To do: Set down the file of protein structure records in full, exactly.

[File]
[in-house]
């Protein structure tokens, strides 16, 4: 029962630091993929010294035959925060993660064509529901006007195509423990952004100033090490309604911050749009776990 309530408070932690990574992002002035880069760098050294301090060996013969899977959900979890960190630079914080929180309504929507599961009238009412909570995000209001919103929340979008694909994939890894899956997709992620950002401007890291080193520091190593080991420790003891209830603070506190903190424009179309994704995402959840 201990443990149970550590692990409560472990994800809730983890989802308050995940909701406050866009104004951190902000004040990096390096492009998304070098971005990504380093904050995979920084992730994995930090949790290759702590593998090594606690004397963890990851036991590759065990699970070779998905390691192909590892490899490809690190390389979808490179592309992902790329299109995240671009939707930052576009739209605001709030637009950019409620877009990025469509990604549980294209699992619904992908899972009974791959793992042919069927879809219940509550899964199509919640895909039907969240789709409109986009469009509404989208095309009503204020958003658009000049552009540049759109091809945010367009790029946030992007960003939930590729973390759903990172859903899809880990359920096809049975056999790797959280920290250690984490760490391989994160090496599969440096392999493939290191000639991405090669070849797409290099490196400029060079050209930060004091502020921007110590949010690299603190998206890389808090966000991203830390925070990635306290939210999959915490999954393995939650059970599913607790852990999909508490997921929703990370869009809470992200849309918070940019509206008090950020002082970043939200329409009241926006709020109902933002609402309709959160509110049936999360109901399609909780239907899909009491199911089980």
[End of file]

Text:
[in-house]
């Protein structure tokens, strides 16, 4: 029962630091993929010294035959925060993660064509529901006007195509423990952004100033090490309604911050749009776990 309530408070932690990574992002002035880069760098050294301090060996013969899977959900979890960190630079914080929180309504929507599961009238009412909570995000209001919103929340979008694909994939890894899956997709992620950002401007890291080193520091190593080991420790003891209830603070506190903190424009179309994704995402959840 201990443990149970550590692990409560472990994800809730983890989802308050995940909701406050866009104004951190902000004040990096390096492009998304070098971005990504380093904050995979920084992730994995930090949790290759702590593998090594606690004397963890990851036991590759065990699970070779998905390691192909590892490899490809690190390389979808490179592309992902790329299109995240671009939707930052576009739209605001709030637009950019409620877009990025469509990604549980294209699992619904992908899972009974791959793992042919069927879809219940509550899964199509919640895909039907969240789709409109986009469009509404989208095309009503204020958003658009000049552009540049759109091809945010367009790029946030992007960003939930590729973390759903990172859903899809880990359920096809049975056999790797959280920290250690984490760490391989994160090496599969440096392999493939290191000639991405090669070849797409290099490196400029060079050209930060004091502020921007110590949010690299603190998206890389808090966000991203830390925070990635306290939210999959915490999954393995939650059970599913607790852990999909508490997921929703990370869009809470992200849309918070940019509206008090950020002082970043939200329409009241926006709020109902933002609402309709959160509110049936999360109901399609909780239907899909009491199911089980």